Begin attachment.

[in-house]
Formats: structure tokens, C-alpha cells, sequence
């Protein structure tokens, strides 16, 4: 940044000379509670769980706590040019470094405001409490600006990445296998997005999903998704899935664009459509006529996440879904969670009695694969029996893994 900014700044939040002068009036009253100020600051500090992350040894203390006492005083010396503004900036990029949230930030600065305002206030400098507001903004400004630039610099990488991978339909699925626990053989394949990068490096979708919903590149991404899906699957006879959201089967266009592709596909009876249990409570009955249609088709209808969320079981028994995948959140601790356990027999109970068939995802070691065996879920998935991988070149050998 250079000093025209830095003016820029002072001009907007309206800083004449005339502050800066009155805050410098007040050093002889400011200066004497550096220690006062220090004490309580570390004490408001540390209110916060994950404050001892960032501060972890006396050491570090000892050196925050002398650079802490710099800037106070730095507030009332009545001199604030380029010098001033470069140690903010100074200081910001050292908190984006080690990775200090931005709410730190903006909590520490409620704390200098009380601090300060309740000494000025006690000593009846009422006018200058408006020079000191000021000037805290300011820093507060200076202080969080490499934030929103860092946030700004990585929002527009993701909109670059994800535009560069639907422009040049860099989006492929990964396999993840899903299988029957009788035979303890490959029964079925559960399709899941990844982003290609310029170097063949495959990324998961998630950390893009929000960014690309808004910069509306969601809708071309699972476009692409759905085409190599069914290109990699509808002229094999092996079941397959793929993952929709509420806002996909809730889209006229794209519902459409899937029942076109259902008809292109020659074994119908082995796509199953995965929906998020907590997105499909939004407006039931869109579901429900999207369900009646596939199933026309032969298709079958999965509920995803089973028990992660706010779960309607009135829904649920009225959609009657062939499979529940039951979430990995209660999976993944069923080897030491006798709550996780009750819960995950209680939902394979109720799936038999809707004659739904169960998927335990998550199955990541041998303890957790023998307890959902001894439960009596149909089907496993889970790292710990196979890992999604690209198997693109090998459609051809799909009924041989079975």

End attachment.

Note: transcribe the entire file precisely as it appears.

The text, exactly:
[in-house]
Formats: structure tokens, C-alpha cells, sequence
């Protein structure tokens, strides 16, 4: 940044000379509670769980706590040019470094405001409490600006990445296998997005999903998704899935664009459509006529996440879904969670009695694969029996893994 900014700044939040002068009036009253100020600051500090992350040894203390006492005083010396503004900036990029949230930030600065305002206030400098507001903004400004630039610099990488991978339909699925626990053989394949990068490096979708919903590149991404899906699957006879959201089967266009592709596909009876249990409570009955249609088709209808969320079981028994995948959140601790356990027999109970068939995802070691065996879920998935991988070149050998 250079000093025209830095003016820029002072001009907007309206800083004449005339502050800066009155805050410098007040050093002889400011200066004497550096220690006062220090004490309580570390004490408001540390209110916060994950404050001892960032501060972890006396050491570090000892050196925050002398650079802490710099800037106070730095507030009332009545001199604030380029010098001033470069140690903010100074200081910001050292908190984006080690990775200090931005709410730190903006909590520490409620704390200098009380601090300060309740000494000025006690000593009846009422006018200058408006020079000191000021000037805290300011820093507060200076202080969080490499934030929103860092946030700004990585929002527009993701909109670059994800535009560069639907422009040049860099989006492929990964396999993840899903299988029957009788035979303890490959029964079925559960399709899941990844982003290609310029170097063949495959990324998961998630950390893009929000960014690309808004910069509306969601809708071309699972476009692409759905085409190599069914290109990699509808002229094999092996079941397959793929993952929709509420806002996909809730889209006229794209519902459409899937029942076109259902008809292109020659074994119908082995796509199953995965929906998020907590997105499909939004407006039931869109579901429900999207369900009646596939199933026309032969298709079958999965509920995803089973028990992660706010779960309607009135829904649920009225959609009657062939499979529940039951979430990995209660999976993944069923080897030491006798709550996780009750819960995950209680939902394979109720799936038999809707004659739904169960998927335990998550199955990541041998303890957790023998307890959902001894439960009596149909089907496993889970790292710990196979890992999604690209198997693109090998459609051809799909009924041989079975």